Take what is known as the West Shore Lake Pontchartrain levee project to protect the River Parishes west of New Orleans from storm surge.
Though it was discussed for decades, ground wasn’t broken on the 17.5-mile levee system until 2021 — after catastrophic floods during 2012’s Hurricane Isaac and 2021’s Hurricane Ida. Both storms inundated thousands of homes.
Meanwhile, the Corps announced in July that the price tag had skyrocketed from $760 million to $3.7 billion — and more money must be found. It is currently scheduled to be completed in late 2026, though it is unclear if the new cost estimate will lead to further delays.
The 98-mile Morganza to the Gulf levee project, aimed at protecting parts of Terrebonne and Lafourche parishes, is another. Similarly discussed for decades, state and local authorities eventually began construction on their own, aided by local tax revenue, and have managed to build significant portions of it.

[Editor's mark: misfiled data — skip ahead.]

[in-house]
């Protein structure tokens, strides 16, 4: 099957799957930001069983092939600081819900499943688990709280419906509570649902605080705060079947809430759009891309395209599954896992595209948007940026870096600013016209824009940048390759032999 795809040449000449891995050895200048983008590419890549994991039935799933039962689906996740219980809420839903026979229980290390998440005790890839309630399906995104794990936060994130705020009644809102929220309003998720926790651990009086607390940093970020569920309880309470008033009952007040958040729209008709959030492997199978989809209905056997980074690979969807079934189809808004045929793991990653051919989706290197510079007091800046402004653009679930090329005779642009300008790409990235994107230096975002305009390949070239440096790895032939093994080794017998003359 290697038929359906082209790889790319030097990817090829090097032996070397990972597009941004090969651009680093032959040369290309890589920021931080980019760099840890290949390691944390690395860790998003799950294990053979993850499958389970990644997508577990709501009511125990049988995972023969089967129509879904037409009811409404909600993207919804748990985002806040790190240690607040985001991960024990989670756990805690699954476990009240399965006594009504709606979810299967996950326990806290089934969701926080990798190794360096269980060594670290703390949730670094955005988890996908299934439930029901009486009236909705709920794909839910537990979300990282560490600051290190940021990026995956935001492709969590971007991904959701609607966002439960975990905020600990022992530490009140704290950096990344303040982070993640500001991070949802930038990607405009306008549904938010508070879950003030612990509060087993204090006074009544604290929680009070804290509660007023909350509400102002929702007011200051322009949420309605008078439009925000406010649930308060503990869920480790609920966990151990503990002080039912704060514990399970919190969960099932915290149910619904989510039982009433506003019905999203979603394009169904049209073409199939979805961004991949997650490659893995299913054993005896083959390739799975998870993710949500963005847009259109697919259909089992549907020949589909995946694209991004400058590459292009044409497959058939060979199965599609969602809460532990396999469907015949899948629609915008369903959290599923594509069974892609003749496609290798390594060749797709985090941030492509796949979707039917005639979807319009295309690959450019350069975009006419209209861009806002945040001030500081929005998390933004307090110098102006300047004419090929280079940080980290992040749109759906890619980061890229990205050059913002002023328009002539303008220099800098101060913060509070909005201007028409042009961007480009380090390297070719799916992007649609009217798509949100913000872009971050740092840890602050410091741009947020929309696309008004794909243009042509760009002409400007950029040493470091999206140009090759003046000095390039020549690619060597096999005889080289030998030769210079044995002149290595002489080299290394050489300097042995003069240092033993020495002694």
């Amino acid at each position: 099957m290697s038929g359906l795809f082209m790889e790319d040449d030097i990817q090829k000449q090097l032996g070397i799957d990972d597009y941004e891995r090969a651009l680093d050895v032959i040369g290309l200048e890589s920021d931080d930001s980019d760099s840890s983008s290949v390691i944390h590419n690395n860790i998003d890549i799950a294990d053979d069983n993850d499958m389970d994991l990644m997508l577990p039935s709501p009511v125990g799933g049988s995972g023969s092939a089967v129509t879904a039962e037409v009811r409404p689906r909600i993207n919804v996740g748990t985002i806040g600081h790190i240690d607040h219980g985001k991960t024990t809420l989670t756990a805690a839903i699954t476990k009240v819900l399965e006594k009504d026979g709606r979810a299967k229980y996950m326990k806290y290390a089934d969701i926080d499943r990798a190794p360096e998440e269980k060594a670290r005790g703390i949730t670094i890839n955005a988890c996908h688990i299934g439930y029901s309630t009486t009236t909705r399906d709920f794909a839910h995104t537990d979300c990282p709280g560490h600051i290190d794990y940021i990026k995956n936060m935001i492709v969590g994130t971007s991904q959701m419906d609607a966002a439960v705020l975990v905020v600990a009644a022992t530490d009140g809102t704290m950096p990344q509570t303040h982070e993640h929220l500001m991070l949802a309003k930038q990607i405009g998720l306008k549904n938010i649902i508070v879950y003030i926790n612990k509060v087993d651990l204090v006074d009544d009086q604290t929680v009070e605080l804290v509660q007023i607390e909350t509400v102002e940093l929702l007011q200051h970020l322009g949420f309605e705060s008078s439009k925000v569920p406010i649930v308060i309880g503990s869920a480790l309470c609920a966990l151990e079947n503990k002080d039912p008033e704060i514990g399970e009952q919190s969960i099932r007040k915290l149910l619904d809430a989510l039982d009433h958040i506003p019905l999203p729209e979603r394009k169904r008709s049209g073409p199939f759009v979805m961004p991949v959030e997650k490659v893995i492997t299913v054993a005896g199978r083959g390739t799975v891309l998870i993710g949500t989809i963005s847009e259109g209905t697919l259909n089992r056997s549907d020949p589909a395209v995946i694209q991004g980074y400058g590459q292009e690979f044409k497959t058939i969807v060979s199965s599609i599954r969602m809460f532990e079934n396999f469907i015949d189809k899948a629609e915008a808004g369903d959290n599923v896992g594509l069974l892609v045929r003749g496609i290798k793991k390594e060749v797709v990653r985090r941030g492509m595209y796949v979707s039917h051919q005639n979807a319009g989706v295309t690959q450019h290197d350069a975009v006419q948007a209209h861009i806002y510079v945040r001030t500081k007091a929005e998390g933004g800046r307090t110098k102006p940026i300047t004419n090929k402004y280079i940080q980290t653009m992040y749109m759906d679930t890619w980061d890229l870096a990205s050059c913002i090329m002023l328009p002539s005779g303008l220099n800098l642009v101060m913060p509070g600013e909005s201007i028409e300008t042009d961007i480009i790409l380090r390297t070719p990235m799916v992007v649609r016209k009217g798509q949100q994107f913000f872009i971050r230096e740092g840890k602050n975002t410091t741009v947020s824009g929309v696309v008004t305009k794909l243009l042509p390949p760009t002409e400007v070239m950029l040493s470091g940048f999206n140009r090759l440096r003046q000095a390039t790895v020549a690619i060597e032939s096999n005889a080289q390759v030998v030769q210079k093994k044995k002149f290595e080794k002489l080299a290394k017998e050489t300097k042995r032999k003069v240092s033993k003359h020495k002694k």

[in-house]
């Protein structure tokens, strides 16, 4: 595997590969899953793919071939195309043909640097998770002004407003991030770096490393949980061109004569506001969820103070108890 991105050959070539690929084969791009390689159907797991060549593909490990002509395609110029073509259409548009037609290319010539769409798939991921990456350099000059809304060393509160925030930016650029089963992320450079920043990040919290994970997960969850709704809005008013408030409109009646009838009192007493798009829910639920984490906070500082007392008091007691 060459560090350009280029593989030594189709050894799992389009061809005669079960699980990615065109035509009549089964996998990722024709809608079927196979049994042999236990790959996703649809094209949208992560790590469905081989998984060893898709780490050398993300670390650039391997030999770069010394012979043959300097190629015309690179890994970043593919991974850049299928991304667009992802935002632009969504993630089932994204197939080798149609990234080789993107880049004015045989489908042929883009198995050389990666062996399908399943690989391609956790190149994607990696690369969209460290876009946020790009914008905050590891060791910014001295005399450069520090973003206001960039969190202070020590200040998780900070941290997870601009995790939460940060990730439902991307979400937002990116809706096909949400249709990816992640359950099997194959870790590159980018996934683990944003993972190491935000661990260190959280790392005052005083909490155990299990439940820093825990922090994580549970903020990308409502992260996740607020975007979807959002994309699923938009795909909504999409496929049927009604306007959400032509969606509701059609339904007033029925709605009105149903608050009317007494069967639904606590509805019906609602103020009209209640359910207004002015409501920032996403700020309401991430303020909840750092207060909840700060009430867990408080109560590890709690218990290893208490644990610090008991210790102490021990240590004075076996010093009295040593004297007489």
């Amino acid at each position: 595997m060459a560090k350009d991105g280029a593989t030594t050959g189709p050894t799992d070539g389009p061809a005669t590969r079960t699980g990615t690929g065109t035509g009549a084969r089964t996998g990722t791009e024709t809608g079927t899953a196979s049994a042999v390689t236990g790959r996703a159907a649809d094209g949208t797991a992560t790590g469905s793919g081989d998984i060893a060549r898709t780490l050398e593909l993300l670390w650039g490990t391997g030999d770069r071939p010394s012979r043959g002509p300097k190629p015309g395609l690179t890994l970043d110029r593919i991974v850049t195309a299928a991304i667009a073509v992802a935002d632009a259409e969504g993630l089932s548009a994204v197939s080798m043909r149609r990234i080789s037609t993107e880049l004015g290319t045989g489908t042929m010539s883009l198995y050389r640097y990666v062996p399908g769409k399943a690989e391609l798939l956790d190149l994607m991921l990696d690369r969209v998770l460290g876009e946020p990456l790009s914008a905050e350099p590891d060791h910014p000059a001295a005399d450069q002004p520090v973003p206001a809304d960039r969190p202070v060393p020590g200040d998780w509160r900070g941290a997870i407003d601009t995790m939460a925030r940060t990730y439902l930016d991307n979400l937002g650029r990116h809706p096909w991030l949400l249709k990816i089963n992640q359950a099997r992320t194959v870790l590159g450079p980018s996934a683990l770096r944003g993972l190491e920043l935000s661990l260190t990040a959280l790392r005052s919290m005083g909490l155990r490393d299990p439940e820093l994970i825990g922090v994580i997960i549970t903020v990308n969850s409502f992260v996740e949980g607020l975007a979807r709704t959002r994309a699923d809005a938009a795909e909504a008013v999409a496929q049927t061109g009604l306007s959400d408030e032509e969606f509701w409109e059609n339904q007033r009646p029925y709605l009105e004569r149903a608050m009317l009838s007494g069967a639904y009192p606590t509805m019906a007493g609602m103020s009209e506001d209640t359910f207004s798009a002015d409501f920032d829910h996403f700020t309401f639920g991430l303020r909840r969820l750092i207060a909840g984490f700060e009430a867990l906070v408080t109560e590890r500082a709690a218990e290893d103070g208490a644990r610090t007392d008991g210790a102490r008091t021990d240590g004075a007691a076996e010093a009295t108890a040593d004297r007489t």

The good news is that, according to the Corps, around $680 million is currently in hand, a combination of federal money and work already done by local jurisdictions.
The bad news is that the money remains far short of the $5 billion price tag. That does not include another $5 billion needed to operate and maintain the levees at their proper heights over a 50-year period.
The federal government is not solely to blame. Local authorities have long allowed developers to build slab-on-grade houses in flood-prone areas. Residents facing the challenge of finding affordable homes often didn’t even seriously consider the risk.
The answer in some parts of the state may not be giant levee systems but targeted “nonstructural” approaches.